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Manitoba Justice to review findings of police HQ audit

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The Northwest corner of the newly renovated PSB building at Smith Street and Graham Avenue, formerly the Canada Post offices and now the headquarters for the Winnipeg Police Service. An audit into the project was publicly released Tuesday and will be forwarded to Manitoba Justice for review.

MIKE DEAL / WINNIPEG FREE PRESS FILES Enlarge Image

The Northwest corner of the newly renovated PSB building at Smith Street and Graham Avenue, formerly the Canada Post offices and now the headquarters for the Winnipeg Police Service. An audit into the project was publicly released Tuesday and will be forwarded to Manitoba Justice for review. Photo Store

Another audit of city operations is going to Manitoba Justice.

Council voted 11-5 Wednesday to request the province to review the KPMG audit of the police headquarters project.

"I’m deeply concerned about what I read in this report," Coun. Paula Havixbeck said. "Numerous questions not answered to satisfaction."

It was the second audit sent to the province in seven days. Last week, council sent the EY audit into 33 real estate transactions to Manitoba Justice, also seeking a review of its findings.

That didn’t go far enough for Coun. Russ Wyatt, who repeated his call for the province to launch a judicial inquiry into the dealings at city hall, based on the findings of those two audits and another released in the fall into the fire-paramedic program.

Wyatt said Greg Selinger's NDP provincial government shouldn’t have to wait to be invited to launch an inquiry. Repeated findings, such as reports of administration mismanagement and allegations of preferential treatment for certain individuals and firms, cry out for an inquiry, Wyatt said.

"The RCMP should be sent in here and files seized and people subpoenaed to tell what’s going on," Wyatt said.

The province issued a statement Wednesday afternoon, stating it hadn’t yet received the requests to review either of the audits.

"Manitoba Justice will determine the best method for review of these documents once they are received from the city," a government spokesman said in a statement distributed to media outlets. "The Province is committed to a thorough review and will advise of next steps when that review is complete."

The KPMG audit dominated a lengthy council agenda at Wednesday's meeting, where two members of the KPMG team fielded questions from councillors but failed to yield any new information.

The audit and a second report, a value-for-money study on the project, were accepted by council and administration instructed to implement the recommendations from both reports.

The KPMG audit into the police headquarters project found civic officials failed to follow city procedures put in place to manage the design, procurement and construction of major projects. More worrisome, the report also found that the city lacked many essential policies and procedures to govern administrative handling of such projects.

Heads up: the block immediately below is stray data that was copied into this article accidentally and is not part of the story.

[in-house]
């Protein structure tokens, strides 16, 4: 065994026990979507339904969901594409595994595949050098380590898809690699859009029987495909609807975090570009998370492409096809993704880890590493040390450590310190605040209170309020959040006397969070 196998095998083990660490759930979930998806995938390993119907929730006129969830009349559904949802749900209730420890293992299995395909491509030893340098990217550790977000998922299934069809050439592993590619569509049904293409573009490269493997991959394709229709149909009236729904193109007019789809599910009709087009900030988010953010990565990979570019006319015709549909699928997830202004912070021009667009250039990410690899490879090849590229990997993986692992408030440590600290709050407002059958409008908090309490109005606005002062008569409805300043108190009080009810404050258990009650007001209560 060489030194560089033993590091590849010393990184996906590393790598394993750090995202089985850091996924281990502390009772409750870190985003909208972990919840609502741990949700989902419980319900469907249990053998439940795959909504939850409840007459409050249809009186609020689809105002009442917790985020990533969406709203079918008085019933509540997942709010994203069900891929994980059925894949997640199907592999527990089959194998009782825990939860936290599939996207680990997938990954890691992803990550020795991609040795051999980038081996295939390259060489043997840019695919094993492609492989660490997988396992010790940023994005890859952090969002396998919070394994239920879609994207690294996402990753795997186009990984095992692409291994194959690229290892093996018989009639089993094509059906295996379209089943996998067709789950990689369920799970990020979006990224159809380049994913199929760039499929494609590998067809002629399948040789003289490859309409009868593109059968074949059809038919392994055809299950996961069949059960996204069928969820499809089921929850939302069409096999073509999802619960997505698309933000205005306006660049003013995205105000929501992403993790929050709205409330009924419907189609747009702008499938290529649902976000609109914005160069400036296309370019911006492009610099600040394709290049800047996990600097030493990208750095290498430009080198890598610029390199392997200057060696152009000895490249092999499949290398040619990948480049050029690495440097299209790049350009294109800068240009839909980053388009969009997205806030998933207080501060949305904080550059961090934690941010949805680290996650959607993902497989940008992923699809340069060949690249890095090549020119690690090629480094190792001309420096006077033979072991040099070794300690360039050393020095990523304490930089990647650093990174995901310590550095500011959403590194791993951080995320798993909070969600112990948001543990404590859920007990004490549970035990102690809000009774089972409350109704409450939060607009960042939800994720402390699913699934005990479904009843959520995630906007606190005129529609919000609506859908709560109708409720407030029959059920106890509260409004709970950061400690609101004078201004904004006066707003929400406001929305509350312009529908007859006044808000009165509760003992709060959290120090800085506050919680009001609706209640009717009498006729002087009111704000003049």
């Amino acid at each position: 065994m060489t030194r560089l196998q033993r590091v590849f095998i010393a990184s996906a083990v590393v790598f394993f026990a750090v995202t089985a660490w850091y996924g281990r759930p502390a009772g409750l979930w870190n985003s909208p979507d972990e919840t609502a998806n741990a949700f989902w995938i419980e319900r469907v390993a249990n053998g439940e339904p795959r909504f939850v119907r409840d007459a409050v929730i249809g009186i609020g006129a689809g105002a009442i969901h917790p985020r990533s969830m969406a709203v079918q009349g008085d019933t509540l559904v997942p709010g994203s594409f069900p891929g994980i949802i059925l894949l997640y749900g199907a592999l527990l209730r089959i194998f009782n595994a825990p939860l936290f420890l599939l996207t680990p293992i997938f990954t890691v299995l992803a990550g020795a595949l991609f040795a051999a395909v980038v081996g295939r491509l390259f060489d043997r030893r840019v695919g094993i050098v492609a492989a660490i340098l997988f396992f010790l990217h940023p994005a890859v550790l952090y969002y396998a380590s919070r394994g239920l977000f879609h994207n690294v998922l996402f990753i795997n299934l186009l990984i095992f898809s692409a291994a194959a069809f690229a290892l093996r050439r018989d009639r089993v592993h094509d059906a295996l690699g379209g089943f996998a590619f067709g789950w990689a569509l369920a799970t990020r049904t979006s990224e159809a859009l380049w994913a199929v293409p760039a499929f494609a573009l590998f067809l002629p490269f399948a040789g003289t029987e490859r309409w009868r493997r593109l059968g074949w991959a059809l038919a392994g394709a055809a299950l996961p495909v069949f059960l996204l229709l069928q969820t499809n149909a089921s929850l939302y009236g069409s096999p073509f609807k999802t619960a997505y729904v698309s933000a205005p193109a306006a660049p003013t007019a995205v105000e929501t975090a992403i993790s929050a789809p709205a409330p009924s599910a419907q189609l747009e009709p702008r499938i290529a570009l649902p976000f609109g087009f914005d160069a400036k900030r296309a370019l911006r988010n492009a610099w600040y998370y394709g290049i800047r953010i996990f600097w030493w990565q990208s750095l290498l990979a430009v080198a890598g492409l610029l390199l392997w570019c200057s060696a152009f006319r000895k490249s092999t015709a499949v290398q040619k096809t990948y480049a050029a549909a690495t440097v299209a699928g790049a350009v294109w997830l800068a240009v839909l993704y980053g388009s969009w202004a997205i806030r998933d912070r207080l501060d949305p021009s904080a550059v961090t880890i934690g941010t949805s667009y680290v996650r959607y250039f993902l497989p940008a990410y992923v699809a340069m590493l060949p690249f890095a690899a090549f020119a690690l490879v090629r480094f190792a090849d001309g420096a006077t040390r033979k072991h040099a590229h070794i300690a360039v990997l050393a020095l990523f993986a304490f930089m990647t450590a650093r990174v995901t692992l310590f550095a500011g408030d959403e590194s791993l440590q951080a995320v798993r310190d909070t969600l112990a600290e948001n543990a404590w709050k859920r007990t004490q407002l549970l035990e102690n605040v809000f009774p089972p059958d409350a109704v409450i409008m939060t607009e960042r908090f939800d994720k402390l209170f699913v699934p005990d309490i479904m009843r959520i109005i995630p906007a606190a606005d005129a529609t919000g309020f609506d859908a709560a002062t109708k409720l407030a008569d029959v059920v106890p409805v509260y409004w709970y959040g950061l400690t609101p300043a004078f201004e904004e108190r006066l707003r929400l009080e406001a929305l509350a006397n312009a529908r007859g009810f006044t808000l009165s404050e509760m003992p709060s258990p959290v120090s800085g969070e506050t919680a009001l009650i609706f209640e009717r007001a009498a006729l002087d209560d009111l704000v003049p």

A proposal by Couns. Brian Mayes and Harvey Smith to hold a special meeting of council next week to question administration on both audits failed to find support from other councillors.

Mayor Sam Katz said if councillors had questions for members of the administration, they should approach them directly for the answers.

Coun. Jenny Gerbasi, who called for the EY audit into the real estate transactions, rejected a special meeting, explaining it would be inappropriate to "grill" administrators in a public forum.

Coun. Justin Swandel, a staunch supporter of the administration throughout the firestorm the three audits generated, said another meeting would be an opportunity to "score points" and wouldn't produce any new or relevant information.

Earlier in the day, KPMG team members John Heskin and Mark Bullen summarized their damning report and fielded questions for about 35 minutes.

While the audit made 25 recommendations, Bullen said the top two issues that city hall needs to address are the establishment of proper procurement procedures and administration adherence to them and the risk posed by the award of single-source contracts.

Bullen said awarding a contract to a firm without going to tender for the services is an uncompetitive process that exposes the city to unnecessary risk.

Heskin and Bullen could not explain why council was told in 2009 converting the old Canada Post warehouse facility into a modern police headquarters would only cost $105 million when the final construction cost is $155 million.

Mayor Sam Katz told the KPMG team that it was a consulting engineering firm and a civilian employee with the Winnipeg Police Service who gave council the $105-million figure during a briefing on the project.

The KPMG team said they did not determine if the city received proper value for any of the contracts associated with the $210-million project.

 

aldo.santin@freepress.mb.ca

 

 

 

 

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